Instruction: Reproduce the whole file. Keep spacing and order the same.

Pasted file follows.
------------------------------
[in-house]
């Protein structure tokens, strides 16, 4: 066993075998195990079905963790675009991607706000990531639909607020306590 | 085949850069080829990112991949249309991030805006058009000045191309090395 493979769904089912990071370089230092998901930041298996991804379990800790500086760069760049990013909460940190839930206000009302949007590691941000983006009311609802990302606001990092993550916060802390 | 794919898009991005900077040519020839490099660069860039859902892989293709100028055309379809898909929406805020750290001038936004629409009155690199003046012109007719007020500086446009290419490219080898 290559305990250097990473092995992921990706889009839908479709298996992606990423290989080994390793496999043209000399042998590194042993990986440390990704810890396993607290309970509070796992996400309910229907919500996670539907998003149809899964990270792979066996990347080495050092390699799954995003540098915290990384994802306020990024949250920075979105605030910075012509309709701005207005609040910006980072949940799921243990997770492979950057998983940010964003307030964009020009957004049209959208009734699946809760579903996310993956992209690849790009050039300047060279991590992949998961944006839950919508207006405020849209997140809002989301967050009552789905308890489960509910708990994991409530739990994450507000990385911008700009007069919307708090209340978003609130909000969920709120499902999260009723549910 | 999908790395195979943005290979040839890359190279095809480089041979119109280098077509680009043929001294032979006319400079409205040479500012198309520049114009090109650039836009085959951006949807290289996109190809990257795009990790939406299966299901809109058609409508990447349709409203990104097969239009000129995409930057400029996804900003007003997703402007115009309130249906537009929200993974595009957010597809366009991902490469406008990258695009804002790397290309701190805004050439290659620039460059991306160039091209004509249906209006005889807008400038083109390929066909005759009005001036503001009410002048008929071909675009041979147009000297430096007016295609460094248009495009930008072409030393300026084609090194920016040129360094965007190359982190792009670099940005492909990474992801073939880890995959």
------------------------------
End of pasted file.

[in-house]
């Protein structure tokens, strides 16, 4: 066993075998195990079905963790675009991607706000990531639909607020306590 | 085949850069080829990112991949249309991030805006058009000045191309090395 493979769904089912990071370089230092998901930041298996991804379990800790500086760069760049990013909460940190839930206000009302949007590691941000983006009311609802990302606001990092993550916060802390 | 794919898009991005900077040519020839490099660069860039859902892989293709100028055309379809898909929406805020750290001038936004629409009155690199003046012109007719007020500086446009290419490219080898 290559305990250097990473092995992921990706889009839908479709298996992606990423290989080994390793496999043209000399042998590194042993990986440390990704810890396993607290309970509070796992996400309910229907919500996670539907998003149809899964990270792979066996990347080495050092390699799954995003540098915290990384994802306020990024949250920075979105605030910075012509309709701005207005609040910006980072949940799921243990997770492979950057998983940010964003307030964009020009957004049209959208009734699946809760579903996310993956992209690849790009050039300047060279991590992949998961944006839950919508207006405020849209997140809002989301967050009552789905308890489960509910708990994991409530739990994450507000990385911008700009007069919307708090209340978003609130909000969920709120499902999260009723549910 | 999908790395195979943005290979040839890359190279095809480089041979119109280098077509680009043929001294032979006319400079409205040479500012198309520049114009090109650039836009085959951006949807290289996109190809990257795009990790939406299966299901809109058609409508990447349709409203990104097969239009000129995409930057400029996804900003007003997703402007115009309130249906537009929200993974595009957010597809366009991902490469406008990258695009804002790397290309701190805004050439290659620039460059991306160039091209004509249906209006005889807008400038083109390929066909005759009005001036503001009410002048008929071909675009041979147009000297430096007016295609460094248009495009930008072409030393300026084609090194920016040129360094965007190359982190792009670099940005492909990474992801073939880890995959």